All boats should carry a minimum of two bow and two stern lines, along with two spring lines. It is recommended that bow and stern lines range between 1/2 and 2/3 of your boat length. Spring lines should range between the length of the boat to 1 1/3 of your boat length. Remember, you can always deal with some excess line, but too short of a line is worthless.
Even the most durable lines can be damaged from repeatedly rubbing against rough surfaces on the pier or boat. Chafe guards are typically made of highly durable woven nylon and add an extra layer of protection to the dock lines, safeguarding the lines from abrasion damage. Lines can also damage the finish of your boat when they move against gelcoat or painted surfaces. You can place soft chafe guards over the dock lines at these points to prevent harm to the boat’s finish.
Home Versus Travel Lines
If you frequently depart from and return to a “home” marina, you may want to consider fixing lines permanently to the pier or pilings of your slip. By doing so with a spliced eye available for the boat, you always know the lines will be the correct length when securing the boat in the slip. It makes for easy departing and returning with no lines to coil and stow.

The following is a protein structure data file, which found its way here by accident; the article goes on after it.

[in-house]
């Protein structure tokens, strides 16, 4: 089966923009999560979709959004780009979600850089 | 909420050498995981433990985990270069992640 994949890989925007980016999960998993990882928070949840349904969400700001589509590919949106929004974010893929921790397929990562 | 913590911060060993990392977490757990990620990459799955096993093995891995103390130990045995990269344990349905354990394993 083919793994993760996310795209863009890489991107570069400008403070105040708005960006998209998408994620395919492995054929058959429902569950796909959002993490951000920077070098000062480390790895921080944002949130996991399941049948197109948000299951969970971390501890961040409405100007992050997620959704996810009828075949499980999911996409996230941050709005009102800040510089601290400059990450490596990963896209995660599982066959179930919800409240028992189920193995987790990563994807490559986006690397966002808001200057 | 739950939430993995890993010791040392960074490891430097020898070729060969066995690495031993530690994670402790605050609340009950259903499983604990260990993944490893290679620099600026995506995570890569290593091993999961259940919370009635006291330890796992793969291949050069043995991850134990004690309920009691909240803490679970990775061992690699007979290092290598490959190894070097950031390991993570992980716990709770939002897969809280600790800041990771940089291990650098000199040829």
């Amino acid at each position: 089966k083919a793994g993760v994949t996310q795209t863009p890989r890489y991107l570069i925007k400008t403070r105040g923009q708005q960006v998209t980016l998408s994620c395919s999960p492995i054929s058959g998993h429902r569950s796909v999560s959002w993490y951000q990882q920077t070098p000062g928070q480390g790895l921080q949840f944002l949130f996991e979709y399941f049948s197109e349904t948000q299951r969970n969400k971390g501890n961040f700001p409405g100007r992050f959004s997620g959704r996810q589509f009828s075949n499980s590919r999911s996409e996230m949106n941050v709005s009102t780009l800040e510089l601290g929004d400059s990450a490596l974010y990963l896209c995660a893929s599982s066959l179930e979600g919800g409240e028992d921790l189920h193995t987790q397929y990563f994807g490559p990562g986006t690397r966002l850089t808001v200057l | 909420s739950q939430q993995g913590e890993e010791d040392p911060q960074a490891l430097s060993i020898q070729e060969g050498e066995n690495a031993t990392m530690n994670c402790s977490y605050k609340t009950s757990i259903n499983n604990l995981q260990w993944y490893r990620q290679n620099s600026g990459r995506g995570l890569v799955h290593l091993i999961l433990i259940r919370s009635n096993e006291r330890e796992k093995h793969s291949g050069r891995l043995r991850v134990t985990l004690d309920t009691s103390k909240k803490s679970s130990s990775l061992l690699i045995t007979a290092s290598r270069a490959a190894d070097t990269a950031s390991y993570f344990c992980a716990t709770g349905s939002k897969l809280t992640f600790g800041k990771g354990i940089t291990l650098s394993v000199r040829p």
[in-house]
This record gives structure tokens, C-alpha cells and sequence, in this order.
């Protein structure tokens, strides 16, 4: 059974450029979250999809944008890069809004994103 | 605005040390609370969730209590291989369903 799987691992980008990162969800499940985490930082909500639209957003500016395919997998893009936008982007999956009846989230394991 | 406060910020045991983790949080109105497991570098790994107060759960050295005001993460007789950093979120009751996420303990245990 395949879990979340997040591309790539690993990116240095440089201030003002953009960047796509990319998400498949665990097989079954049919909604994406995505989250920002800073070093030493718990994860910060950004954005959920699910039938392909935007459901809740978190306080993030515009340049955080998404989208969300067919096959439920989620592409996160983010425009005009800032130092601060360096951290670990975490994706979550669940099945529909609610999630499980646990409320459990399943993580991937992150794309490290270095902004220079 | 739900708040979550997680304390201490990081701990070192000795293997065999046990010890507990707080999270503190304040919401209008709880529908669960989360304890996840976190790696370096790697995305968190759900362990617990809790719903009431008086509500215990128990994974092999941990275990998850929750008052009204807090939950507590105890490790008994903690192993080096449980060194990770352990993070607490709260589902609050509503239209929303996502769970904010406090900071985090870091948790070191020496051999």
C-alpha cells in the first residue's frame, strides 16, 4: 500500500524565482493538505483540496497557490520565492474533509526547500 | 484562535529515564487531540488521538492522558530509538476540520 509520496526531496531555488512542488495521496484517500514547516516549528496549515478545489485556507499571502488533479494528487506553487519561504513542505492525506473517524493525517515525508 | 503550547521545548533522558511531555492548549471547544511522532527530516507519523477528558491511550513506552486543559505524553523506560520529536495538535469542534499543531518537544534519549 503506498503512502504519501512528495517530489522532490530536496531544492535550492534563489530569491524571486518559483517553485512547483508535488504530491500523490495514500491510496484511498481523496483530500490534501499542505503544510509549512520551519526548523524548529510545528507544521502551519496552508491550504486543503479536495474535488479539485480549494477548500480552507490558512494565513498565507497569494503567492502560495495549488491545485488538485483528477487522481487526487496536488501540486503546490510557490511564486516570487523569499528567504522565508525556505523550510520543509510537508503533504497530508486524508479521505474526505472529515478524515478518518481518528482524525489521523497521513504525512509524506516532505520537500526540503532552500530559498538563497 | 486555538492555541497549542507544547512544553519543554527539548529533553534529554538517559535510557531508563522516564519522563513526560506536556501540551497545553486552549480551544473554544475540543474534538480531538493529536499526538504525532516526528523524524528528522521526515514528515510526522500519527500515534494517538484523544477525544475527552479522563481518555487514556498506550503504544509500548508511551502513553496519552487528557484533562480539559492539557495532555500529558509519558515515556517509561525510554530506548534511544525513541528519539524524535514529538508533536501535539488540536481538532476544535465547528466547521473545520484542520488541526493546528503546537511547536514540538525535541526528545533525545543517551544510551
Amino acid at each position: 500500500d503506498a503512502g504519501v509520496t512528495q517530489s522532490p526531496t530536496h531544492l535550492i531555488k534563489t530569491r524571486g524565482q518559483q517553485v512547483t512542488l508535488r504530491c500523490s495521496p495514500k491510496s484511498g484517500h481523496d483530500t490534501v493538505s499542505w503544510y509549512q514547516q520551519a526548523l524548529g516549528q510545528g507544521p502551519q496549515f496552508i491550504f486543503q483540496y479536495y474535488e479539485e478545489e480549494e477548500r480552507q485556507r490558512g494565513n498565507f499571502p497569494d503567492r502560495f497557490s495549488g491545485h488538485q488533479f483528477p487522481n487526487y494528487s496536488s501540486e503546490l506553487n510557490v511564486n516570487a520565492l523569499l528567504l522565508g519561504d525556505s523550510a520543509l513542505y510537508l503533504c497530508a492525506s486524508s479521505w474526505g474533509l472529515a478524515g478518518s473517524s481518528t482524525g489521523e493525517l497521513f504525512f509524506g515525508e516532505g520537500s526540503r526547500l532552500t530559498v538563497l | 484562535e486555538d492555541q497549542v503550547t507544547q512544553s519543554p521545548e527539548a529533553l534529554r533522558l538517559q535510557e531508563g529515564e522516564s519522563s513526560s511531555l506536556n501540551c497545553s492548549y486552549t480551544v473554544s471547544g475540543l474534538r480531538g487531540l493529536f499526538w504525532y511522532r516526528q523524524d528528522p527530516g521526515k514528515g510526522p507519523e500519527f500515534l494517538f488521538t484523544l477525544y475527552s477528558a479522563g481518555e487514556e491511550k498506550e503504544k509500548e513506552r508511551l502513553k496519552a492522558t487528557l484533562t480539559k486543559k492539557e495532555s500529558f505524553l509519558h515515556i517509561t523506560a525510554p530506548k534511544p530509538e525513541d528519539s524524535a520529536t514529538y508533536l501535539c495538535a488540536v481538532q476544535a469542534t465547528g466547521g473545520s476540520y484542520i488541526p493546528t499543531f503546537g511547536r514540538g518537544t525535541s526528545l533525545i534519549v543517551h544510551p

The biggest risk to look out for in fixing permanent lines is the tendency to ignore the condition of the lines where they are wrapped to cleats and pilings. Be sure to have appropriate chafe guards in place and inspect them often. In selecting travel lines, look for durability, because you never know the condition of the cleats and pilings you will encounter. It is also helpful to select a line type that coils and stows easily.
Dock lines require care and maintenance like everything aboard the boat. Inspect them regularly for wear and damage. Lines exposed to salt water can degrade more quickly from the abrasive nature of dried salt embedded in the line fibers. Never use solvents or harsh chemicals to clean lines. Lines are best cleaned by soaking in a large tub with mild detergents and rinsing thoroughly with fresh water.
A boat tied with clean lines secured and coiled properly, not only provides peace of mind in protecting the boat, but shows you care for and have pride in your boat and its condition.